Putting secular touches on sacred texts

The Handel Choir ably performs works by Britons

Music Review

November 27, 2003|By Tim Smith | Tim Smith,SUN MUSIC CRITIC

Two of England's greatest composers, Benjamin Britten and Ralph Vaughan Williams, wrote masterfully for voices and had a way of addressing religious texts in remarkably creative ways.

When Britten slips a bouncy waltz into a cantata about St. Nicholas, or throws in some old-fashioned congregational singing, he gives a nice jolt to the genre of sacred music. And when Vaughan Williams delves into mystical imagery of a Christian poet, the result is really nondenominational.

To launch its 70th season, the Handel Choir of Baltimore offered an ambitious sampling of these composers Sunday afternoon before a capacity crowd at Second Presbyterian Church. Elam Ray Sprenkle, one of several guest conductors who will direct the choir this season, led the performance, which also involved members of Second Presbyterian's choir and the Handel Children's Choir. On technical grounds, the results were mixed. On expressive ones, things were more consistent.

Britten's St. Nicholas, with a fanciful text by Eric Crozier, is an endearing creation. The story of the holy man who "climbed up to the font to be baptized," stopped a fierce storm at sea and restored "pickled boys" to life inspired the composer. The music abounds in vivid choral writing and splashes of instrumental coloring, but also makes its reverential points very effectively along the way.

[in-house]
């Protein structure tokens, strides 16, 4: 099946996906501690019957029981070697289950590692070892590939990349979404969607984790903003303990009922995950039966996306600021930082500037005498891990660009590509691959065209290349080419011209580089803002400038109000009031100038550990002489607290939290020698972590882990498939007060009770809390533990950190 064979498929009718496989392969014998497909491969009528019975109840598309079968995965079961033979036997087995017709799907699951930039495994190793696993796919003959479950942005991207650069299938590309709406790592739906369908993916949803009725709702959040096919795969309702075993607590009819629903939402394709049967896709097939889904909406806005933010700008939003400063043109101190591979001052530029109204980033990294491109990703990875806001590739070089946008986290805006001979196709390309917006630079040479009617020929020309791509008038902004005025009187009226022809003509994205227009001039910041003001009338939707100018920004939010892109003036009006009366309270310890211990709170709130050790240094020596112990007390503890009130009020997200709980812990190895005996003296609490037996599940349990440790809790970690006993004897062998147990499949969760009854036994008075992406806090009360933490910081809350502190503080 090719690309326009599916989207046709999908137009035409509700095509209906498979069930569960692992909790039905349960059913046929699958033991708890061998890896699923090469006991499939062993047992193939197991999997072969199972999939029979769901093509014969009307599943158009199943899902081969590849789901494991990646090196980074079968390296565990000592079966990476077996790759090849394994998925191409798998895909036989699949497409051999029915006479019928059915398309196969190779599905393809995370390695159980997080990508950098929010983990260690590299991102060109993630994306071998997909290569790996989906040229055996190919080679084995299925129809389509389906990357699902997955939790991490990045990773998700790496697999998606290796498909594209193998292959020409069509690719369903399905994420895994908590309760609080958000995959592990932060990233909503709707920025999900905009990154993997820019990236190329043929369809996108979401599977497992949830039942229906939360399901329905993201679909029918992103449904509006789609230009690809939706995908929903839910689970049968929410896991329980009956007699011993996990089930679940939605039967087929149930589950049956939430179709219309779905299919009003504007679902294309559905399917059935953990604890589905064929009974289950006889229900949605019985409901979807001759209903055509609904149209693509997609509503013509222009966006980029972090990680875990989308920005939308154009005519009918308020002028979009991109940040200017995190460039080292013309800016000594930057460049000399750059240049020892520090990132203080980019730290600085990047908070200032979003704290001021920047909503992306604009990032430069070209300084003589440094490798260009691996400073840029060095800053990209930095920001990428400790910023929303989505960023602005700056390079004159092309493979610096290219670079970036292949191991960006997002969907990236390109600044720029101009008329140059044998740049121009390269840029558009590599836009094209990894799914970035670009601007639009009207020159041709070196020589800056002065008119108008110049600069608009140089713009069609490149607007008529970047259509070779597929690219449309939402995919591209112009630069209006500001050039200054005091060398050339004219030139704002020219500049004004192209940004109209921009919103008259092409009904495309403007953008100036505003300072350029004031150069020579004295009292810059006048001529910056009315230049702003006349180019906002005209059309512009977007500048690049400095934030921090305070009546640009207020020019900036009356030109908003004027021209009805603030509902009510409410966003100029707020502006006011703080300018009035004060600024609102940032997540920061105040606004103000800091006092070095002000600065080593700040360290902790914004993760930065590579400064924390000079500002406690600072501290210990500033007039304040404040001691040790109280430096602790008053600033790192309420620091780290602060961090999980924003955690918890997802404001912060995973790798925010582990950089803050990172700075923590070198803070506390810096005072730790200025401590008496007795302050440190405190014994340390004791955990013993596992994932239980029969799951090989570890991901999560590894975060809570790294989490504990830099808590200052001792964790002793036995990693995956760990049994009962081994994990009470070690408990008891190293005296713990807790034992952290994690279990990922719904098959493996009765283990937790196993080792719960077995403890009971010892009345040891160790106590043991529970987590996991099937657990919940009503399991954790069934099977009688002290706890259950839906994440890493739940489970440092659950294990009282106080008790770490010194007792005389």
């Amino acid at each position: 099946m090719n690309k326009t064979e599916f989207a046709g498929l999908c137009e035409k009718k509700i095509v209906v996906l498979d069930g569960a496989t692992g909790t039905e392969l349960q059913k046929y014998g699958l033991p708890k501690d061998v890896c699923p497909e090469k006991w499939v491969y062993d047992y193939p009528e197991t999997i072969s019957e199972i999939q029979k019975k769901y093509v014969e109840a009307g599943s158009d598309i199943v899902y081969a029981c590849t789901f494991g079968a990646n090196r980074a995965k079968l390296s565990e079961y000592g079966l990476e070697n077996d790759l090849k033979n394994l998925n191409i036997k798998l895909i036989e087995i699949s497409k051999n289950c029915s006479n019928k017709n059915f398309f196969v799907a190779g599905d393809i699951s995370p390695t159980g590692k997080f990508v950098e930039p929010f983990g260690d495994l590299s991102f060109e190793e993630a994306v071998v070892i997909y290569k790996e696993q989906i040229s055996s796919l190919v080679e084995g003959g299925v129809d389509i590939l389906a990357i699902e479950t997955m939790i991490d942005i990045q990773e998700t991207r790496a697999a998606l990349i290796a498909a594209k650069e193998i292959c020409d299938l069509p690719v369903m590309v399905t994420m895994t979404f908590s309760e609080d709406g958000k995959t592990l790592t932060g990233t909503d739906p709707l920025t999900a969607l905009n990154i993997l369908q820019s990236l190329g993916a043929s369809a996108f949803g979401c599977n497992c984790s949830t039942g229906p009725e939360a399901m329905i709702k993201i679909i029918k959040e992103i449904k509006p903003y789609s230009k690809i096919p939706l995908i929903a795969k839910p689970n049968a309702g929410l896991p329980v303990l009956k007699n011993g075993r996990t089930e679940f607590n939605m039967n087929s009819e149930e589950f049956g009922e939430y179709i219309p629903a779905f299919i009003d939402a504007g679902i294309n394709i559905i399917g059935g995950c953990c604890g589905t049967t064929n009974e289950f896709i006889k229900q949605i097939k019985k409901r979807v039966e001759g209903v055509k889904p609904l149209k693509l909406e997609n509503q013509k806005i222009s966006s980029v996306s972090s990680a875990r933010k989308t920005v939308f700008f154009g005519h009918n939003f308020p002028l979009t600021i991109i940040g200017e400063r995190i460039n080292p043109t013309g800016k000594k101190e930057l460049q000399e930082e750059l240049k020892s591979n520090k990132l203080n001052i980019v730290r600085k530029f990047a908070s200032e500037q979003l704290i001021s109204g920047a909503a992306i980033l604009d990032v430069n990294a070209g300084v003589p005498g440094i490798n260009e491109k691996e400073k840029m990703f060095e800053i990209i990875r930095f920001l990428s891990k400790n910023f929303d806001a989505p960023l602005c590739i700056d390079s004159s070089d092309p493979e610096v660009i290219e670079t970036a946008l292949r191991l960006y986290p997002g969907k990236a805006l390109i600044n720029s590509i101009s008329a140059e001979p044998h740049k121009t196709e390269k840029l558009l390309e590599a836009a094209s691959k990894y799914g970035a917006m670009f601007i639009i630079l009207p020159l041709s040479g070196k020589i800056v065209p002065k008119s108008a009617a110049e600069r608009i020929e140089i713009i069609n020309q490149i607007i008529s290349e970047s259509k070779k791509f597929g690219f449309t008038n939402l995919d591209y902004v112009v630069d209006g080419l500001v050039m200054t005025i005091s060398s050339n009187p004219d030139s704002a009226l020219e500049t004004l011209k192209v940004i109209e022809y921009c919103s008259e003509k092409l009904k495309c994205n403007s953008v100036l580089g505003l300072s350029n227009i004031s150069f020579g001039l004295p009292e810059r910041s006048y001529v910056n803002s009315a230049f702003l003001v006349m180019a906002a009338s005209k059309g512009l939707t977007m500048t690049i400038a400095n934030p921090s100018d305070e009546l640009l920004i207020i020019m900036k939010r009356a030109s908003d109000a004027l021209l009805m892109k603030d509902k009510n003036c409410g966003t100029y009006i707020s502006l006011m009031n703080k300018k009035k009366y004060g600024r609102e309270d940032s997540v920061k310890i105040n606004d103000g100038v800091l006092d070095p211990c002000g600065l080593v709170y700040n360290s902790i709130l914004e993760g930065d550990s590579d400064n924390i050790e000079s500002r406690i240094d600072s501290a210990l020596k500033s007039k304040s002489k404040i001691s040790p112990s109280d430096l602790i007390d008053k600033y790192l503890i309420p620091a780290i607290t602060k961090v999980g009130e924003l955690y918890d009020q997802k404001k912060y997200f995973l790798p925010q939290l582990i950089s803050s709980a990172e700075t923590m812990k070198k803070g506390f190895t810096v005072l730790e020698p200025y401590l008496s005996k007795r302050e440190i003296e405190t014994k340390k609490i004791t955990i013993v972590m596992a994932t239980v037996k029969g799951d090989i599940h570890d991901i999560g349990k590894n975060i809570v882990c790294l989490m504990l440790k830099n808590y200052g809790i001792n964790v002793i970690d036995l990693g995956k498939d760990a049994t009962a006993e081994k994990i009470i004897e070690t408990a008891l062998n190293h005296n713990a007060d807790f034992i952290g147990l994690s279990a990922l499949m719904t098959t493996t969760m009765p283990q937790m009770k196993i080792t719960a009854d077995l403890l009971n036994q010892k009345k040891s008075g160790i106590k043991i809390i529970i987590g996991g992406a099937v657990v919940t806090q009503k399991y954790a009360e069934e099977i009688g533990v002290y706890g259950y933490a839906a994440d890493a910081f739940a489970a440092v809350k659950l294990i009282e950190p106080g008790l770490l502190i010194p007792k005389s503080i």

The choral forces did not always make a solidly centered tone; individual voices had a way of poking through the blend, sometimes just shy of the pitch. But the singing was animated and communicative. Tenor soloist William Farrah Strum likewise compensated for some unfocused sounds with stylishly shaped phrasing.

Sprenkle didn't always hold everyone together (the children's choir was behind him in the balcony), but he kept the score's inner pulse going strongly and built to climactic points very effectively. A little orchestra provided decent support.

An earlier work by Britten, Te Deum, enjoyed generally disciplined singing from the choir, silvery solos from soprano Laurie Hungerford Flint, and incisive playing from organist Margaret Budd.

Vaughan Williams' Five Mystical Songs finds the composer in his super-pastoral mode, with artfully curving melodies bathed in rich harmonies. The poems by George Herbert can be rather dense, and many of the lines do not lend themselves easily to song. Still, the music exudes a distinctive beauty that Sprenkle helped convey in a thoughtful performance.

Baritone Steve Rainbolt brought considerable sensitivity to the solo part, if not always a wide variety of tonal inflection. The choral contributions were mostly sturdy.

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